How to Eliminate "Sticker Shock" for Your Clients

Even as the economy is starting to brighten up, client companies are still watching their budgets closely. So it's no surprise that many of them are balking at the recruiting fees that come with direct placements.  As a result, some recruiters may be losing placements from client companies that are just not prepared for the large initial payout.

Other recruiters have found a creative way around this.  They
 offer to place candidates on a contract-to-direct hire basis 
rather than direct.  That way, a client company can pay the recruiting fee over the course of a contract assignment rather than in one lump sum.  

The only difference for you is that you don't get the big, one-time fee. But
 getting it a little bit at a time is better than not getting it at all, right?  Plus, if the contract portion lasts longer than expected, you can actually earn more.  You may find that you actually like having a steady stream of income rather than the traditional peaks and valleys that come with recruiting.

So if the only thing holding potential client companies back from using your candidates is your recruiting fee, contract-to-direct hire can offer a simple solution that doesn't cost you any extra time or money.

Debbie Fledderjohann is the President of
 Top Echelon Contracting, Inc.

Views: 407

Comment by Christopher Perez on May 10, 2012 at 7:55am

Good idea, Debbie. I am familiar with this approach but with an equitable twist that clients like-- the payments are capped at an agreed-upon amount that is equal to the fee in a traditional direct placement (i.e., some percentage of the candidate's expected annual salary).

On a practical note, how are benefits handled under this scenario? Many companies don't extend full bennies to contract staffers, only F/T people. This could be a stumbling block for getting buy-in from the candidate, I would think. However, since all of this would be negotiated up front, presumably the candidates would be fully aware of this agreement and would be part of the risk-sharing approach. As you said, there are some compromises but it's better than missing a placement altogether.

Comment by Russ Recruits on May 10, 2012 at 10:48am

We call this Temp to Perm & is popular with clients who have high turn-overs.  

Either way the cost is the same, but you generate more paperwork for the client & yourself and increase the number of of potential missed payment dates = more chasing.

Chris - Good point - benefits over here usually kick in after 3 or 6 months probation. If its the same your side it would make no difference to the candidate. In the UK, it does not matter if you are full time or Part Time ( a Staffer?) - you have the same rights in regards to packadges, holiday and salary - just pro rata.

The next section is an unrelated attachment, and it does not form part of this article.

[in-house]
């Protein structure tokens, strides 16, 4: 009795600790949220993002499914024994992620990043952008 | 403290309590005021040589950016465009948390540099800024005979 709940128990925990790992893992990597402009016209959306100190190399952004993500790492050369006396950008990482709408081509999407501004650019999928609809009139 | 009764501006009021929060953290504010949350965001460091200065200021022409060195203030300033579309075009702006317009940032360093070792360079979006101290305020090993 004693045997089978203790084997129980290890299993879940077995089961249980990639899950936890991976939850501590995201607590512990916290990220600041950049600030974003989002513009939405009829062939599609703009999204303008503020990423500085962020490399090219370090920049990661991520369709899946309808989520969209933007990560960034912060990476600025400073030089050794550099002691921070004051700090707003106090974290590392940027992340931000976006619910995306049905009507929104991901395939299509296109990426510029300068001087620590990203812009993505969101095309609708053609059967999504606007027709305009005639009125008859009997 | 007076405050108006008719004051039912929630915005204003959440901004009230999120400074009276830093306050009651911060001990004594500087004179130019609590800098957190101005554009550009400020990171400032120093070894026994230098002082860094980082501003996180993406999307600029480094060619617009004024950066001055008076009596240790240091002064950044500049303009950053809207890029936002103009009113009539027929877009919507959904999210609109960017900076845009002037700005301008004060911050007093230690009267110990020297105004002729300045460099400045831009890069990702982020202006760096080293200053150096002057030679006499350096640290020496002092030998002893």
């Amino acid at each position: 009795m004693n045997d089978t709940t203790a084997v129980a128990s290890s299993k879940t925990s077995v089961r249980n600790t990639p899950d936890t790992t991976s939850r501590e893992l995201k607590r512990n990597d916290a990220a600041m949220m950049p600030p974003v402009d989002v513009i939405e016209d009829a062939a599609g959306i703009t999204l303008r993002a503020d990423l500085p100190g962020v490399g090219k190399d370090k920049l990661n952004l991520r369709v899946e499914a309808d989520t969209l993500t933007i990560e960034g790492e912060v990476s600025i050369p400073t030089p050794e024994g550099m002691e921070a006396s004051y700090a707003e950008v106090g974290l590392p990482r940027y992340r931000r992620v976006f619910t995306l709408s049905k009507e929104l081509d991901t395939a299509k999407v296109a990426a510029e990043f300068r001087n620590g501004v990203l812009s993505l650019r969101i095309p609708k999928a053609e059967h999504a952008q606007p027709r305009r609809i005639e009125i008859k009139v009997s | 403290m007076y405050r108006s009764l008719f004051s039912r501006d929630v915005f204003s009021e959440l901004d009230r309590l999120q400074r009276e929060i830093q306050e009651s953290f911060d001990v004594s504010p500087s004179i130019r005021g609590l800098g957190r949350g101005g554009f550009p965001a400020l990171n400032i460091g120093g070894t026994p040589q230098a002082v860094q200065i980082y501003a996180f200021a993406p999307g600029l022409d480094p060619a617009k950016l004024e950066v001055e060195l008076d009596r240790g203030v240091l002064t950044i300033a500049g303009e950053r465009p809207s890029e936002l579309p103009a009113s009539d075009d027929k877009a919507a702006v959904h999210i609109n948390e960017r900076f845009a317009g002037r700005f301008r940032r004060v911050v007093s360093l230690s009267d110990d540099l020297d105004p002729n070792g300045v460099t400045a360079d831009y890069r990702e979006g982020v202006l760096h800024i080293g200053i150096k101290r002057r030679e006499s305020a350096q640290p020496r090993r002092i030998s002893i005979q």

Comment by Christopher Perez on May 10, 2012 at 11:08am

Russ, among my clients here in the U.S., it's common for benefits to begin on the first of the month after an employee's start date. But it varies.

Good point about the administrative overhead of the temp-to-perm model. Yet another wrinkle to be considered. Once you accept that the perfect deal is not available, it becomes a business decision as to whether the next best alternative is acceptable.

Comment by Russ Recruits on May 10, 2012 at 11:26am

Chris - 1 month - jeese, i'm in the wrong country!

Comment by Debbie Fledderjohann on May 10, 2012 at 2:06pm

Christopher, you are correct, companies usually don't provide benefits. If the recruiter works with a contract staffing back-office, the contractors may be able to access benefits that way. For instance, contractors that recruiters run through Top Echelon Contracting's back-office are offered a full menu of benefits, including Anthem Blue Cross and Blue Shield health insurance. Also, a lot of the administrative hassle, such as invoicing, collections, etc., can be handled by a contract staffing back-office.

Comment by Christopher Perez on May 10, 2012 at 2:11pm

Thanks for the additional insights, Debbie. It sounds like more of a business model requiring a certain level of infrastructure (i.e., back office support), than an ad hoc creative way to help close a client, but I still see the usefulness. Sometimes it just takes the mention of a creative solution to get people to open their minds to what is possible. Thanks for the post.  --Chris

Comment by Debbie Fledderjohann on May 10, 2012 at 2:18pm

Thank you for your comments!


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